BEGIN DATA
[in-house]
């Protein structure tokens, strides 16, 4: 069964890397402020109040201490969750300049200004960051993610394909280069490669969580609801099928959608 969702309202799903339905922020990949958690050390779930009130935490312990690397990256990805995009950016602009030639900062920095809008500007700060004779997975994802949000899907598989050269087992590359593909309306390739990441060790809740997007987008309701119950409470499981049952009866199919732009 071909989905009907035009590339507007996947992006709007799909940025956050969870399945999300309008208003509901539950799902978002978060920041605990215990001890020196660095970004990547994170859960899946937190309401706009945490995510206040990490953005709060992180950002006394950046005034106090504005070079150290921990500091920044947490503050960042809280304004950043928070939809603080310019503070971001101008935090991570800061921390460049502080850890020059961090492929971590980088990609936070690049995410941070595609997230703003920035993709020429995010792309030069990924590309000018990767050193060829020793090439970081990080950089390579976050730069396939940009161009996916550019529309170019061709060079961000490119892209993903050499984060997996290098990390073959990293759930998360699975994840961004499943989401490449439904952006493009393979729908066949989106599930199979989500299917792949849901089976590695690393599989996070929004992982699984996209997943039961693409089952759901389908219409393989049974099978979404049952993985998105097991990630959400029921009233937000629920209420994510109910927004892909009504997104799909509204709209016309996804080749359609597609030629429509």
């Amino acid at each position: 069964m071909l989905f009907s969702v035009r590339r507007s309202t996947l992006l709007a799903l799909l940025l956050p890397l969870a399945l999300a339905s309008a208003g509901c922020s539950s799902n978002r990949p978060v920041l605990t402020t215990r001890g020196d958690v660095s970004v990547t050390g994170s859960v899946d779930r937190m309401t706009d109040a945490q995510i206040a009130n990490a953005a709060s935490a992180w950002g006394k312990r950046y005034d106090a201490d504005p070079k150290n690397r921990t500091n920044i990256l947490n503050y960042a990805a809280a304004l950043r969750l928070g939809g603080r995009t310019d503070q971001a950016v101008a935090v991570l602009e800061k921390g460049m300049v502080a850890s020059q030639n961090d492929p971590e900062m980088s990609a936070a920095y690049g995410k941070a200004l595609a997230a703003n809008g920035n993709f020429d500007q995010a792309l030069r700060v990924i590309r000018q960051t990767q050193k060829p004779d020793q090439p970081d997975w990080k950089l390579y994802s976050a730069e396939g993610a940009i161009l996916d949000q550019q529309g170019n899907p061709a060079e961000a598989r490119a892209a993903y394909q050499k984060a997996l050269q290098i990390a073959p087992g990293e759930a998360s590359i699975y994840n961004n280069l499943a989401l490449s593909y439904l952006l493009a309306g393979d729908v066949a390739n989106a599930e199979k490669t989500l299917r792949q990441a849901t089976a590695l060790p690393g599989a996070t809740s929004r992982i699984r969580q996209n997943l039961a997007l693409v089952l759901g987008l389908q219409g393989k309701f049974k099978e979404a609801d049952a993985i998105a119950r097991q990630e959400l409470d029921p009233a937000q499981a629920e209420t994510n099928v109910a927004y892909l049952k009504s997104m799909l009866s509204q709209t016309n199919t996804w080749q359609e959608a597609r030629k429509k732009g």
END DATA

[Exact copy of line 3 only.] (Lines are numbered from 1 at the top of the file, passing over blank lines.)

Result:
């Amino acid at each position: 069964m071909l989905f009907s969702v035009r590339r507007s309202t996947l992006l709007a799903l799909l940025l956050p890397l969870a399945l999300a339905s309008a208003g509901c922020s539950s799902n978002r990949p978060v920041l605990t402020t215990r001890g020196d958690v660095s970004v990547t050390g994170s859960v899946d779930r937190m309401t706009d109040a945490q995510i206040a009130n990490a953005a709060s935490a992180w950002g006394k312990r950046y005034d106090a201490d504005p070079k150290n690397r921990t500091n920044i990256l947490n503050y960042a990805a809280a304004l950043r969750l928070g939809g603080r995009t310019d503070q971001a950016v101008a935090v991570l602009e800061k921390g460049m300049v502080a850890s020059q030639n961090d492929p971590e900062m980088s990609a936070a920095y690049g995410k941070a200004l595609a997230a703003n809008g920035n993709f020429d500007q995010a792309l030069r700060v990924i590309r000018q960051t990767q050193k060829p004779d020793q090439p970081d997975w990080k950089l390579y994802s976050a730069e396939g993610a940009i161009l996916d949000q550019q529309g170019n899907p061709a060079e961000a598989r490119a892209a993903y394909q050499k984060a997996l050269q290098i990390a073959p087992g990293e759930a998360s590359i699975y994840n961004n280069l499943a989401l490449s593909y439904l952006l493009a309306g393979d729908v066949a390739n989106a599930e199979k490669t989500l299917r792949q990441a849901t089976a590695l060790p690393g599989a996070t809740s929004r992982i699984r969580q996209n997943l039961a997007l693409v089952l759901g987008l389908q219409g393989k309701f049974k099978e979404a609801d049952a993985i998105a119950r097991q990630e959400l409470d029921p009233a937000q499981a629920e209420t994510n099928v109910a927004y892909l049952k009504s997104m799909l009866s509204q709209t016309n199919t996804w080749q359609e959608a597609r030629k429509k732009g």